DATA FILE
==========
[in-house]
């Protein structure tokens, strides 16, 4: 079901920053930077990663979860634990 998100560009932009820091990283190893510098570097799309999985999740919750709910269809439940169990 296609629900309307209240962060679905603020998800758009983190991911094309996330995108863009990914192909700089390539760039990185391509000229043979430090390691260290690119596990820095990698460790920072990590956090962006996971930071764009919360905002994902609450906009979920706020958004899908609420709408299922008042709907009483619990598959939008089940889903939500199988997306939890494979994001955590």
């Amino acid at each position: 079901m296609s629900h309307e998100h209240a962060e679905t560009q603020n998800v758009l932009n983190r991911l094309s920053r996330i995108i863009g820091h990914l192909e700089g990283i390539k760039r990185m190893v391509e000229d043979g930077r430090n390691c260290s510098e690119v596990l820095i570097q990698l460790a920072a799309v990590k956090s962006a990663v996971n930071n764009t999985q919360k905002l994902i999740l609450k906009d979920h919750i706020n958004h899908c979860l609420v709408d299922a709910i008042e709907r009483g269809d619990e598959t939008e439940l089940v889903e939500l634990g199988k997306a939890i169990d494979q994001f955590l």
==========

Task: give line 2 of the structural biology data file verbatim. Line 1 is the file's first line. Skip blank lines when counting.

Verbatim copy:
């Protein structure tokens, strides 16, 4: 079901920053930077990663979860634990 998100560009932009820091990283190893510098570097799309999985999740919750709910269809439940169990 296609629900309307209240962060679905603020998800758009983190991911094309996330995108863009990914192909700089390539760039990185391509000229043979430090390691260290690119596990820095990698460790920072990590956090962006996971930071764009919360905002994902609450906009979920706020958004899908609420709408299922008042709907009483619990598959939008089940889903939500199988997306939890494979994001955590």